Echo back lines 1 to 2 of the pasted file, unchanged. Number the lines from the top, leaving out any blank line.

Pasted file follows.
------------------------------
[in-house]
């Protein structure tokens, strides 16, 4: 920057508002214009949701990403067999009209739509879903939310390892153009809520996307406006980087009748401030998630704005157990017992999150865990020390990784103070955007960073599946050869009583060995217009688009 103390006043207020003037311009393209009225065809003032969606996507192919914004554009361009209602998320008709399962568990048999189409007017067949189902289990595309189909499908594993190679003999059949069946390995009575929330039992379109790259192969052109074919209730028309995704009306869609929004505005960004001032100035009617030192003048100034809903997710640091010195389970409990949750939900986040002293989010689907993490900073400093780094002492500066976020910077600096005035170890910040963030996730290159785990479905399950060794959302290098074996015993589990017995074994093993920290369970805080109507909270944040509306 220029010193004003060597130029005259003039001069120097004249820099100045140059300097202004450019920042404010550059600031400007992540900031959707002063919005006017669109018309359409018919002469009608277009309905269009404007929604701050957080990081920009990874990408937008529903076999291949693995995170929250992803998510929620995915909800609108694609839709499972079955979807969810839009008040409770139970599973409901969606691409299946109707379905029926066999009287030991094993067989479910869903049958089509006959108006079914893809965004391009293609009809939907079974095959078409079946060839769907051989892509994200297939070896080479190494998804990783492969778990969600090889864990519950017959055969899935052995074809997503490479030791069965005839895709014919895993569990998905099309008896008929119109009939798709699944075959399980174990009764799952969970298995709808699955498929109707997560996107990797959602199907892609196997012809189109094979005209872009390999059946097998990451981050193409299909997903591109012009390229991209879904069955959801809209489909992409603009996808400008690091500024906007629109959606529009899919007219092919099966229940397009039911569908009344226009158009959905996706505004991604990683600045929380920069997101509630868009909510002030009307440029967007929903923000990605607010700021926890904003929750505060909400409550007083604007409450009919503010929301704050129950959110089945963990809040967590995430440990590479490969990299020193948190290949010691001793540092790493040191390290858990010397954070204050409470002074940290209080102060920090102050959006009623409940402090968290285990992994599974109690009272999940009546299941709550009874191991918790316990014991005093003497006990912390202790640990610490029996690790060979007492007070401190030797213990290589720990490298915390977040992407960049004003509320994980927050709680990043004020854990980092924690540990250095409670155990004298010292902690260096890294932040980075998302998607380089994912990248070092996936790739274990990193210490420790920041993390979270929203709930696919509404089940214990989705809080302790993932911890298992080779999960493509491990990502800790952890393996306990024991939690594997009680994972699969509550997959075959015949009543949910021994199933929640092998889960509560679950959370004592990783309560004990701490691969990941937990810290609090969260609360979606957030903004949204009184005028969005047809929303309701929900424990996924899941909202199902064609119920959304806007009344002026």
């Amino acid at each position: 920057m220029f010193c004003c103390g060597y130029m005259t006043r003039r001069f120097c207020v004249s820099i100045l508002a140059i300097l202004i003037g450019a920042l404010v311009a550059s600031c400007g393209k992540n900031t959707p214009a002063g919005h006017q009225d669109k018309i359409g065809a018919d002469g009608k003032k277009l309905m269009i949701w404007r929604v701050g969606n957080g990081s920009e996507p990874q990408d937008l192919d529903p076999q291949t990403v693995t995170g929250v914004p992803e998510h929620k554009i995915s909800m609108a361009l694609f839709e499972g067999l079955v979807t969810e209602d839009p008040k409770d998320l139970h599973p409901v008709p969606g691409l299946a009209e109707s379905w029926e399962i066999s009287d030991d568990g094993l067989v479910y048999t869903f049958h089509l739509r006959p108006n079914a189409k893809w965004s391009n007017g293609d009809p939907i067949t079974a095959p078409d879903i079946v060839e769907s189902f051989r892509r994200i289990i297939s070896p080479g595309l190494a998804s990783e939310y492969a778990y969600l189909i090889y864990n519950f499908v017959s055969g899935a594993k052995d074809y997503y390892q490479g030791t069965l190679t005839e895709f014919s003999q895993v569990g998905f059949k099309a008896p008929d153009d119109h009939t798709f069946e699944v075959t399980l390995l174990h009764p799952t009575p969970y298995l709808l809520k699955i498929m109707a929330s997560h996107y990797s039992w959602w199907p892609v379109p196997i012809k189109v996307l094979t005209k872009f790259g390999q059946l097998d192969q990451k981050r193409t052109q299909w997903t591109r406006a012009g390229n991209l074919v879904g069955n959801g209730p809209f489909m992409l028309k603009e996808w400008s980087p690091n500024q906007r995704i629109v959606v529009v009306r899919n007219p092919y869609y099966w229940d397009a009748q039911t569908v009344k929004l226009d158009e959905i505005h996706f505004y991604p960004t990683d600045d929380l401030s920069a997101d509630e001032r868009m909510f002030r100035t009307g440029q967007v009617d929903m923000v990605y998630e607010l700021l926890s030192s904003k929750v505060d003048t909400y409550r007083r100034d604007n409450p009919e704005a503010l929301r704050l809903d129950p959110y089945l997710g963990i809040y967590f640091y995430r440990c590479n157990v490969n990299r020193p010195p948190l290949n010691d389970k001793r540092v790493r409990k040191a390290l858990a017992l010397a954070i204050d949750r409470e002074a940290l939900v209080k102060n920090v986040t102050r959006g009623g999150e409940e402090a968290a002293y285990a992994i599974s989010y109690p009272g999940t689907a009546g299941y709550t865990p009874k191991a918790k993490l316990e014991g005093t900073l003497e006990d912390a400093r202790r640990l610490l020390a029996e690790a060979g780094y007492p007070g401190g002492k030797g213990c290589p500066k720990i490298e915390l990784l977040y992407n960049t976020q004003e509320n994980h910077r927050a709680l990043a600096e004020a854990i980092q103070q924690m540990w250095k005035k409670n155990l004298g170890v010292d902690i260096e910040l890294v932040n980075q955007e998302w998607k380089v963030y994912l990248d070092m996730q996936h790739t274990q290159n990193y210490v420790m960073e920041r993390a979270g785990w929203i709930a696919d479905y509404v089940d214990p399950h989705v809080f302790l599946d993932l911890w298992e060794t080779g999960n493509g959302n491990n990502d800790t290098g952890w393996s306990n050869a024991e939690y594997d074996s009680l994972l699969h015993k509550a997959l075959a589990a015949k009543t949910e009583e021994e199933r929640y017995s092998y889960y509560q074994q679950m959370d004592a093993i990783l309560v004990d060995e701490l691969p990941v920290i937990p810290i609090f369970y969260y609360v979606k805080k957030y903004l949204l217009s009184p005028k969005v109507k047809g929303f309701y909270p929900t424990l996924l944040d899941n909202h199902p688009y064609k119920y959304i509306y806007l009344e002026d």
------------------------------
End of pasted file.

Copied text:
[in-house]
């Protein structure tokens, strides 16, 4: 920057508002214009949701990403067999009209739509879903939310390892153009809520996307406006980087009748401030998630704005157990017992999150865990020390990784103070955007960073599946050869009583060995217009688009 103390006043207020003037311009393209009225065809003032969606996507192919914004554009361009209602998320008709399962568990048999189409007017067949189902289990595309189909499908594993190679003999059949069946390995009575929330039992379109790259192969052109074919209730028309995704009306869609929004505005960004001032100035009617030192003048100034809903997710640091010195389970409990949750939900986040002293989010689907993490900073400093780094002492500066976020910077600096005035170890910040963030996730290159785990479905399950060794959302290098074996015993589990017995074994093993920290369970805080109507909270944040509306 220029010193004003060597130029005259003039001069120097004249820099100045140059300097202004450019920042404010550059600031400007992540900031959707002063919005006017669109018309359409018919002469009608277009309905269009404007929604701050957080990081920009990874990408937008529903076999291949693995995170929250992803998510929620995915909800609108694609839709499972079955979807969810839009008040409770139970599973409901969606691409299946109707379905029926066999009287030991094993067989479910869903049958089509006959108006079914893809965004391009293609009809939907079974095959078409079946060839769907051989892509994200297939070896080479190494998804990783492969778990969600090889864990519950017959055969899935052995074809997503490479030791069965005839895709014919895993569990998905099309008896008929119109009939798709699944075959399980174990009764799952969970298995709808699955498929109707997560996107990797959602199907892609196997012809189109094979005209872009390999059946097998990451981050193409299909997903591109012009390229991209879904069955959801809209489909992409603009996808400008690091500024906007629109959606529009899919007219092919099966229940397009039911569908009344226009158009959905996706505004991604990683600045929380920069997101509630868009909510002030009307440029967007929903923000990605607010700021926890904003929750505060909400409550007083604007409450009919503010929301704050129950959110089945963990809040967590995430440990590479490969990299020193948190290949010691001793540092790493040191390290858990010397954070204050409470002074940290209080102060920090102050959006009623409940402090968290285990992994599974109690009272999940009546299941709550009874191991918790316990014991005093003497006990912390202790640990610490029996690790060979007492007070401190030797213990290589720990490298915390977040992407960049004003509320994980927050709680990043004020854990980092924690540990250095409670155990004298010292902690260096890294932040980075998302998607380089994912990248070092996936790739274990990193210490420790920041993390979270929203709930696919509404089940214990989705809080302790993932911890298992080779999960493509491990990502800790952890393996306990024991939690594997009680994972699969509550997959075959015949009543949910021994199933929640092998889960509560679950959370004592990783309560004990701490691969990941937990810290609090969260609360979606957030903004949204009184005028969005047809929303309701929900424990996924899941909202199902064609119920959304806007009344002026």